Lean, ‘finely textured’ meat, processed from unmentionable parts of cattle and now known as ‘pink slime’ isn’t found in Guatemala unless it’s found in an imported food section of a specialty store in Guatemala City.
Beef in Guatemala is relatively fat-free: They might be considered to be ‘free range’ and they’re not penned up on feed lots. The country isn’t famed for cattle ranching and the largest herd that I’ve ever seen were black water buffalos. On the weekends the one way trip from a small farm is two or three slim beasts packed in the back of a Japanese pick-up truck. One Monday morning the freshly parceled sections are carried in, one haunch at a time into the local ‘supermercado’. The non-union butchers then slice and dice portions to order, one at a time. There’s no shrink wrap but there is a price sticker with a bar code and that’s as modern as it gets in Antigua.
Once you become used to the old-fashioned concept of ‘freshly ground’ there’s no going back. If you lived in Antigua and the red flag was flying on 6th Avenida Norte, you can choose your portion rather than your poison and Jose de Jesus Garve is there to serve. He’s been there for over thirty two years and unlike the Burger King around the corner he serves one customer at a time. His small store has one counter, one stainless steel rack and twelve hooks. There’s an old wooden stump in the rear of this 12X12 emporium, used as the butcher block and one gray and well used meat grinder. Ask for a pound of hamburger or ‘una libra de carne molida’ and he may have to stretch a bit to reach a hanging section of beef. He may be ‘heighth challenged’ but he always has a smile and behind his thick glasses his eyes twinkle.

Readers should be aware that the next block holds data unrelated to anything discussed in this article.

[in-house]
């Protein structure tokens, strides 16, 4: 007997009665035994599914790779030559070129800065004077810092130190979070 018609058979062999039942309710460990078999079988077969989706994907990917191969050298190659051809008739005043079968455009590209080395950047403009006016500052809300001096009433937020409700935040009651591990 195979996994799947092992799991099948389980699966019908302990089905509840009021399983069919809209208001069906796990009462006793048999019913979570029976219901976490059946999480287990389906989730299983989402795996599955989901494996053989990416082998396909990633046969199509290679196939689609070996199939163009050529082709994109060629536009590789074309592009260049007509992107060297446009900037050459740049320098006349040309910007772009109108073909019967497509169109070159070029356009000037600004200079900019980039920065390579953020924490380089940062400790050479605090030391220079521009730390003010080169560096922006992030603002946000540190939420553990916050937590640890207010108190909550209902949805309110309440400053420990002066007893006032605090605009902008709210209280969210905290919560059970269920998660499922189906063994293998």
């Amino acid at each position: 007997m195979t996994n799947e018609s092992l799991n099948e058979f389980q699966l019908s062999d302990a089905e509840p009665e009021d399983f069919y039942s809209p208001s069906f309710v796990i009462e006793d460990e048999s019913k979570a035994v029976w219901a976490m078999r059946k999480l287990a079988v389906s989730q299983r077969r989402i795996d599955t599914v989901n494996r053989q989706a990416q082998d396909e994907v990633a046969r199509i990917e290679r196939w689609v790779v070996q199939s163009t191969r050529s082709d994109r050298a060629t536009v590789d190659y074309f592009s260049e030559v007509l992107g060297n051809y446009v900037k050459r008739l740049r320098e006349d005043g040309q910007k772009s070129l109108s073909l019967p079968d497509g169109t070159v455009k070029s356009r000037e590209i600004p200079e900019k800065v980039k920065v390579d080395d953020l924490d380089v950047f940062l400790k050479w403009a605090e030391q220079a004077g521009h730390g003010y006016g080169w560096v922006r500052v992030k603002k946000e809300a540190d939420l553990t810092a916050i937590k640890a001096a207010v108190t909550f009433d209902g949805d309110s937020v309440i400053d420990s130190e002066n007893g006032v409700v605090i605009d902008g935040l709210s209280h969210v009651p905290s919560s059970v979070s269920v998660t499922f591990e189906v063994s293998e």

The piece of freshly cut beef is then fed into the grinder behind him and to the left of the shop: with one hand holding a small wooden pestle, the other has a plastic bag over the outlet. The amount selected is plopped into a set of white and chipped porcelain-covered scales, the dial spins and there’s a pound of fresh ground beef, the old fashioned way. None of this ‘lean, finely textured and ammoniated beef by-products, aka fat and connective tissue.’ and if you live on the West Coast, going to the Safeway for meat might have a new meaning now.